ALLOW GROUP@ the POSIX ACL posesses exactly 4 ACEs, then a mask-derived DENY ace
DENY g1 (mask) should be inserted before the GROUP@ ace, even if it would not
ALLOW g1 otherwise be.)
DENY g2 (mask)
ALLOW g2
DENY GROUP@
DENY g1
DENY g2
ALLOW EVERYONE@
DENY EVERYONE@
where the ACEs marked with (mask) are those whose bitmask are deter- Regardless of what scheme is used to represent the mask, the receiver
mined from the ACL_MASK ACE as described in step 4 above. will use the first GROUP@ DENY ace to determine the value of the mask
(if it is different from the union of the bitmasks on the affected
ACEs), and use the relevant ALLOWs to determine the pre-mask values
of user and group ACEs.
In general, a POSIX ACL with m named users and n named groups will The implementation may also choose to just mask out the bitmasks on
map to an NFSv4 ACL with (3*(m + n) + 7) ACLs, unless m and n are the relevant ALLOW ACEs. This will produce a simpler ACL (in
both zero, in which case the result will have either 6 or 7 ACLs, particular, an ACL that usually requires no DENY ACE's), at the
depending on whether the original ACL had an ACL_MASK ACE. expense of losing some ACL information after a chmod.
On directories with default ACLs, we translate the default ACL as On directories with default ACLs, we translate the default ACL as
above, but set the ACE4_INHERIT_ONLY_ACE, ACE4_DIRECTORY_INHERIT_ACE, above, but set the ACE4_INHERIT_ONLY_ACE, ACE4_DIRECTORY_INHERIT_ACE,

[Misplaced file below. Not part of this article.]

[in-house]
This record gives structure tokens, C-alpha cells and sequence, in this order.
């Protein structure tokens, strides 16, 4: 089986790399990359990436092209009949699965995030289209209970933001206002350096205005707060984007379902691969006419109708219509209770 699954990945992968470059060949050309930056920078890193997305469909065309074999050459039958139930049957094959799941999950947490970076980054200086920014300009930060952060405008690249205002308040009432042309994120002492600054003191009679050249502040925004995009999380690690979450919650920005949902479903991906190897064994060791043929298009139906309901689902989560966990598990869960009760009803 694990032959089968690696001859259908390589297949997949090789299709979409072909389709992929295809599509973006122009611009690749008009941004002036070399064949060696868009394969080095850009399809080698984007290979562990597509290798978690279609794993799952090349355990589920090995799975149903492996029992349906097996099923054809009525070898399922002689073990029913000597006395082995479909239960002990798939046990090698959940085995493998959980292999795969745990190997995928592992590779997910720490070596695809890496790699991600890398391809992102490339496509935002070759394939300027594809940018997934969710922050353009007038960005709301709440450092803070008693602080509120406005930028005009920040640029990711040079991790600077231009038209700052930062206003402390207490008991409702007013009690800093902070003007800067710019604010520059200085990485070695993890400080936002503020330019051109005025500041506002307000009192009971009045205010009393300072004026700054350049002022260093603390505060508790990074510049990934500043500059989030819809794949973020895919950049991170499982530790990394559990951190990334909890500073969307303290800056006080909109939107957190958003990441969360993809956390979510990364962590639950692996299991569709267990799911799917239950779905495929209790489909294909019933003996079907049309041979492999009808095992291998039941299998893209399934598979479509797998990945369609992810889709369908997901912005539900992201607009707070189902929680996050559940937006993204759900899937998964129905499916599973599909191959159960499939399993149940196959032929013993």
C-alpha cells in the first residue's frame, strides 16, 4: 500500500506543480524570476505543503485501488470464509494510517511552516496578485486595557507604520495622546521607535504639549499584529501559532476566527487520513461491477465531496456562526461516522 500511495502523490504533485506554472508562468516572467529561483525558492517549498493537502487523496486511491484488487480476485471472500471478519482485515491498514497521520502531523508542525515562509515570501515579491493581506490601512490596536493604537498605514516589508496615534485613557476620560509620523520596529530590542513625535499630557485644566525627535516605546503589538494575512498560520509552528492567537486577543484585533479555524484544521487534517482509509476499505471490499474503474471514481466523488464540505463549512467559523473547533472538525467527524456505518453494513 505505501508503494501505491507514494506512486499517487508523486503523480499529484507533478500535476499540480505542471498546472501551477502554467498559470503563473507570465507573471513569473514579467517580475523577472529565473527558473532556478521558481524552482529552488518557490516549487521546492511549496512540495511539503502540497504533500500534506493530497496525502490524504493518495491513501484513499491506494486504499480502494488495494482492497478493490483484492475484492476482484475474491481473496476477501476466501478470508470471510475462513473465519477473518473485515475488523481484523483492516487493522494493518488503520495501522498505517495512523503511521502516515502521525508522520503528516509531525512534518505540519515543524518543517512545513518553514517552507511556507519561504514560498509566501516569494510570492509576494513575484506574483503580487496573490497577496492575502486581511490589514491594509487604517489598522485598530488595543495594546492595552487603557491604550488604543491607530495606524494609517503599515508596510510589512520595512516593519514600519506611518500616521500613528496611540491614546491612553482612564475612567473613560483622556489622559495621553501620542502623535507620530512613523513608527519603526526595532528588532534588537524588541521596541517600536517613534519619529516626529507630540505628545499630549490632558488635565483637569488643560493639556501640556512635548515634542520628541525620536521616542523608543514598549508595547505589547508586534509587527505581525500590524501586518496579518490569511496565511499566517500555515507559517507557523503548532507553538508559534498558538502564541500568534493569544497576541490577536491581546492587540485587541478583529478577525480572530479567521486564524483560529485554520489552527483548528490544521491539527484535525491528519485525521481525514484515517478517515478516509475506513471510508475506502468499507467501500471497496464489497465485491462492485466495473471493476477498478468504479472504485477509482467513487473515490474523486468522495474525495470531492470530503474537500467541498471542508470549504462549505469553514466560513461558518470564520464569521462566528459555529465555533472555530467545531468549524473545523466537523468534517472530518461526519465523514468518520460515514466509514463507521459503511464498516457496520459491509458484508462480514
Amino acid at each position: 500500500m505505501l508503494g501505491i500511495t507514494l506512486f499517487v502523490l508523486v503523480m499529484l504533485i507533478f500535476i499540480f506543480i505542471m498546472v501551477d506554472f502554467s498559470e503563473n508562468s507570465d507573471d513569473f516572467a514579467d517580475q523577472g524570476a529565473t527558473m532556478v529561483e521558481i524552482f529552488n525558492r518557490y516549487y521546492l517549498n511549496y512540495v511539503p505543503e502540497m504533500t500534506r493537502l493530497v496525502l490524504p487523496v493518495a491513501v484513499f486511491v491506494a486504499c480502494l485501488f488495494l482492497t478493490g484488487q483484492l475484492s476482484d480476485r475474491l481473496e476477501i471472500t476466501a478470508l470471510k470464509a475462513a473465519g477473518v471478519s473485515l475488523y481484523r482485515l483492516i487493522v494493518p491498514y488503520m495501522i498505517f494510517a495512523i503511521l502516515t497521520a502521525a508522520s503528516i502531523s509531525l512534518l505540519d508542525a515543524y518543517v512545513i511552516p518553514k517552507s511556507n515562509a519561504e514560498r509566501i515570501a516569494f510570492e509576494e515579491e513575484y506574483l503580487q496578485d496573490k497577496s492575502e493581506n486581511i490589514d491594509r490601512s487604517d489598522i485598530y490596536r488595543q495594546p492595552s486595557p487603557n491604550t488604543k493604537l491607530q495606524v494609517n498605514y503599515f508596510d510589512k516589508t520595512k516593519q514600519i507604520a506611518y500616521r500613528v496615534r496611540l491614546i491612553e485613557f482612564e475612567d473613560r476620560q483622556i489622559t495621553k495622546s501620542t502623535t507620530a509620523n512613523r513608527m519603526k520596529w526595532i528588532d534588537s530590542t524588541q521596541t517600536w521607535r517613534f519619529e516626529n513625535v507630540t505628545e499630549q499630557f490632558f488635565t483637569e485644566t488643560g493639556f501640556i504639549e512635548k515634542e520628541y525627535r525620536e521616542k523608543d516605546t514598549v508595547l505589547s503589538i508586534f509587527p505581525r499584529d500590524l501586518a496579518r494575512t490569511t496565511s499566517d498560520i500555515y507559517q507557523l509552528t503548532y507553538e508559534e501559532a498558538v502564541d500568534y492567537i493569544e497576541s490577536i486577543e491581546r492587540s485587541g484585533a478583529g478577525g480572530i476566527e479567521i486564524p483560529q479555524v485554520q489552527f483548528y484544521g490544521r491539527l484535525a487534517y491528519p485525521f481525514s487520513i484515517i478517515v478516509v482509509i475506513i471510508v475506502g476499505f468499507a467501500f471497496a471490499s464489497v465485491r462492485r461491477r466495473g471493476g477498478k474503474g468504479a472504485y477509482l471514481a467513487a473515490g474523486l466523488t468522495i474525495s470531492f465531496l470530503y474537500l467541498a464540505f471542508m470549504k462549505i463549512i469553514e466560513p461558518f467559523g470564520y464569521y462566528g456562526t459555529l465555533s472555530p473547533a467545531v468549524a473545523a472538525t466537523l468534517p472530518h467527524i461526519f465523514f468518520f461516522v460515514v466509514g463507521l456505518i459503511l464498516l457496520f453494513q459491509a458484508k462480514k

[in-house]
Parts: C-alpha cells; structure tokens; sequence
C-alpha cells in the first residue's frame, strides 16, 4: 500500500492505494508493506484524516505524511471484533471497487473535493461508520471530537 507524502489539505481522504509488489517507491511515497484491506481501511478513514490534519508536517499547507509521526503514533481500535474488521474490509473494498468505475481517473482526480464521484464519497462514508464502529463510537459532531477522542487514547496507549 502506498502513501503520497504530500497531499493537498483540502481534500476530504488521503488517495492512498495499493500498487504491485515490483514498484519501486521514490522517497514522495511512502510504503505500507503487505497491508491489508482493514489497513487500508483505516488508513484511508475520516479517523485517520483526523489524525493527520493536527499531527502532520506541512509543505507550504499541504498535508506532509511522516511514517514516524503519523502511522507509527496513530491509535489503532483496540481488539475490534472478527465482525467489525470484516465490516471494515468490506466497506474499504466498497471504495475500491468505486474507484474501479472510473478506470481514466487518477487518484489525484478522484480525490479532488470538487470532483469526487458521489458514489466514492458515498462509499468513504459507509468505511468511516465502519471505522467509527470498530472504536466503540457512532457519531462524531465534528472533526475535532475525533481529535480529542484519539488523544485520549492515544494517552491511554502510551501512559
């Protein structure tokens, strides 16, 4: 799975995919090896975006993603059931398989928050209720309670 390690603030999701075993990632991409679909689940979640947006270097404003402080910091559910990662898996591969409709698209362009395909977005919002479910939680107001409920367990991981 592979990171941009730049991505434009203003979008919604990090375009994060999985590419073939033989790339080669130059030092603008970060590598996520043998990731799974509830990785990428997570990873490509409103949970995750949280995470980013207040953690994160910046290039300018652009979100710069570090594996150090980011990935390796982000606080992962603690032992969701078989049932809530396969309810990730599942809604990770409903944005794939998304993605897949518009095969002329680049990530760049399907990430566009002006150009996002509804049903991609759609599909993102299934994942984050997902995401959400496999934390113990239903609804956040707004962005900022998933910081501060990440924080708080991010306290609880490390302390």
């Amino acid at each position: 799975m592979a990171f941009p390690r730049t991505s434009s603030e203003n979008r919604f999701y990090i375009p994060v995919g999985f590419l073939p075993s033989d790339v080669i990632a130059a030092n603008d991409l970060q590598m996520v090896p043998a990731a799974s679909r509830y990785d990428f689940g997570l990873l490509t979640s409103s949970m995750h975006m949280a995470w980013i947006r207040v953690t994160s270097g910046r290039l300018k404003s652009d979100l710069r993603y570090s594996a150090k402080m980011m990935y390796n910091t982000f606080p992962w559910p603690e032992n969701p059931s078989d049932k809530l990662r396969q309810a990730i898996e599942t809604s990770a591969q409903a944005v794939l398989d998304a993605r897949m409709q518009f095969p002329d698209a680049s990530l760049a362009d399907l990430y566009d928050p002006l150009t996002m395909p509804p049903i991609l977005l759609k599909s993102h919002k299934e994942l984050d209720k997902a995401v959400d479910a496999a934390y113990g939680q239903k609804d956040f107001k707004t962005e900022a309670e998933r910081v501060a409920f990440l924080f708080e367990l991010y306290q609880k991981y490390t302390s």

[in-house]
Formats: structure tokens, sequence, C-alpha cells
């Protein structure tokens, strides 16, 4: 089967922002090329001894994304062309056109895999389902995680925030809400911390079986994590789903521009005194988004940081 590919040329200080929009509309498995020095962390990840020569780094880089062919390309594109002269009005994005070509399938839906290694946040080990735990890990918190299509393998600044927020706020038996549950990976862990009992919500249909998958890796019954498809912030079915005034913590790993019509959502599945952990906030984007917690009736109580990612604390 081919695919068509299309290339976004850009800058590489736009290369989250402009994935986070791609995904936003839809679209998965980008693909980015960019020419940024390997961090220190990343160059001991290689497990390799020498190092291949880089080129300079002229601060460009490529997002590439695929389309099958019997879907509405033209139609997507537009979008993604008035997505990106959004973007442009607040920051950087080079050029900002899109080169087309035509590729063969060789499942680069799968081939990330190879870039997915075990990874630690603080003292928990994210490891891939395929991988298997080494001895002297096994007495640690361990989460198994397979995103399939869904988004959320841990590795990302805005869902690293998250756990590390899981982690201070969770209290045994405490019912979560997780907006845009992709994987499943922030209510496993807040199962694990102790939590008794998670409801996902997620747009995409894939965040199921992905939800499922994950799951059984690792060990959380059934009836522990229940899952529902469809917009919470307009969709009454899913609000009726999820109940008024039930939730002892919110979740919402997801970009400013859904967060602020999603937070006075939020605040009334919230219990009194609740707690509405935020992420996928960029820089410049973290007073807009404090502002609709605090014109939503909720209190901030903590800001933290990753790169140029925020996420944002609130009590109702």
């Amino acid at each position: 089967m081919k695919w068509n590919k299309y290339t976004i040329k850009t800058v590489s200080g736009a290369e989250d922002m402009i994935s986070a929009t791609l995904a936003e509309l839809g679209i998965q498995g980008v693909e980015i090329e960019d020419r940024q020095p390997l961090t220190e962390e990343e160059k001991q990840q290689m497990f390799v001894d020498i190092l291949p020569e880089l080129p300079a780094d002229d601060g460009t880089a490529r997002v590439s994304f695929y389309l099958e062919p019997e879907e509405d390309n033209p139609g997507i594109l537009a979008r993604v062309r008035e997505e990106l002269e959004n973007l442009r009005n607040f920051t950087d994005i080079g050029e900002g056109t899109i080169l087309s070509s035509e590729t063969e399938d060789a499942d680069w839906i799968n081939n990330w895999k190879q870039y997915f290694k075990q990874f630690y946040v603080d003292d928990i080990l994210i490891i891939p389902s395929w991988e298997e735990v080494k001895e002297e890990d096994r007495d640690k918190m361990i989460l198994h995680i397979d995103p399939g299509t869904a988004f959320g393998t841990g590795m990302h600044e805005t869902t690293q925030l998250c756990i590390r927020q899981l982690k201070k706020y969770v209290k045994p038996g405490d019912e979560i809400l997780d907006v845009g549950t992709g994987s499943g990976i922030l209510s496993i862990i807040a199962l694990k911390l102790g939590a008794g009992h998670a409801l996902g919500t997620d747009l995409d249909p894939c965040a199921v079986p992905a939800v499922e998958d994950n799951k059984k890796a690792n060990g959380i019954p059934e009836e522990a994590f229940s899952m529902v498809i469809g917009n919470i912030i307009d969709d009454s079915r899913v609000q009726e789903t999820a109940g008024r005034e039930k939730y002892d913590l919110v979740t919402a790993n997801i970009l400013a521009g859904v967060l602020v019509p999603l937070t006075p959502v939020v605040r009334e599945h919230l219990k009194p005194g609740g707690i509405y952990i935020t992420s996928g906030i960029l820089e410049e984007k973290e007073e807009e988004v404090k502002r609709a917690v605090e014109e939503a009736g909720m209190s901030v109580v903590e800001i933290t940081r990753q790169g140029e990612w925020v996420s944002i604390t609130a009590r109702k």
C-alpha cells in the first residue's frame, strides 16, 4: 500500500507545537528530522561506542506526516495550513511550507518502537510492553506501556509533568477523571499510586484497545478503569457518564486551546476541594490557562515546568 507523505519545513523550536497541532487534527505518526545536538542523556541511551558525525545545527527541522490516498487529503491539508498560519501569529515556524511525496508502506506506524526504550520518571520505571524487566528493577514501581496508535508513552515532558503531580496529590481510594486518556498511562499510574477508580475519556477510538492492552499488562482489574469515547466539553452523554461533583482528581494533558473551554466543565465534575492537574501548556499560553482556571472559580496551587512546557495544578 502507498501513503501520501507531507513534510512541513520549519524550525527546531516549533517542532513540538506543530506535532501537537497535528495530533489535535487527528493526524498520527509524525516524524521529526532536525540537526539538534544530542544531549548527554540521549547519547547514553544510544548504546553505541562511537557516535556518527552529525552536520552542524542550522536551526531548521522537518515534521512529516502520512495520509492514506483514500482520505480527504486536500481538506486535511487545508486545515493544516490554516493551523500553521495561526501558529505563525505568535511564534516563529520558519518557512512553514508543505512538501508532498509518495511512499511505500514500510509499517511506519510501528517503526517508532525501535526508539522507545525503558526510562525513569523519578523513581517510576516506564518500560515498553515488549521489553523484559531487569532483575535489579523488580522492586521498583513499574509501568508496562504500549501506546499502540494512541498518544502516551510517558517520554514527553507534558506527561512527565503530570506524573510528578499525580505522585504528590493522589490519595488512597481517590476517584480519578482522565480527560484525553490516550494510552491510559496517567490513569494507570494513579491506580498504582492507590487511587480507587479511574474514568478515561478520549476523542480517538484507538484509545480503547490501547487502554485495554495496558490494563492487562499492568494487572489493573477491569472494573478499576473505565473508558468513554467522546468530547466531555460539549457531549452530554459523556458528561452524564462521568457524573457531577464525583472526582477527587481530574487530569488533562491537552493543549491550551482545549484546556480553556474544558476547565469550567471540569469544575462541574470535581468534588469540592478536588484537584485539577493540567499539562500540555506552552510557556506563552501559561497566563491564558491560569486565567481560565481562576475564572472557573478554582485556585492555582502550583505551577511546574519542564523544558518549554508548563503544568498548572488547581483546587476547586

and ACE4_FILE_INHERIT_ACE flags on every ACE in the resulting ACL. and ACE4_FILE_INHERIT_ACE flags on every ACE in the resulting ACL.
On directories with both default and access ACLs, we translate the On directories with both default and access ACLs, we translate the
two ACLs and then concatenate them. The order of the concatenation two ACLs and then concatenate them. The order of the concatenation
is unimportant. is unimportant.
There is one extremely minor inaccuracy in this mapping: if a 7. Mapping NFSv4 ACLs to POSIX ACLs
requester that is a member of more than one group listed in the ACL
requests multiple bits simultaneously, the POSIX algorithm requires
all of the bits to be granted simultaneously by one of the group
ACEs. Thus a POSIX ACL such as
ACL_USER_OBJ: --- 7.1. Requirements
ACL_GROUP_OBJ: ---
g1: r--
g2: -w-
ACL_MASK: rw-
ACL_OTHER: ---
Mapping NFSv4 ACLs February 2005 Any mapping of NFSv4 ACLs to POSIX ACLs must map any NFSv4 ACL that
is semantically equivalent to a POSIX ACL (with the exception of the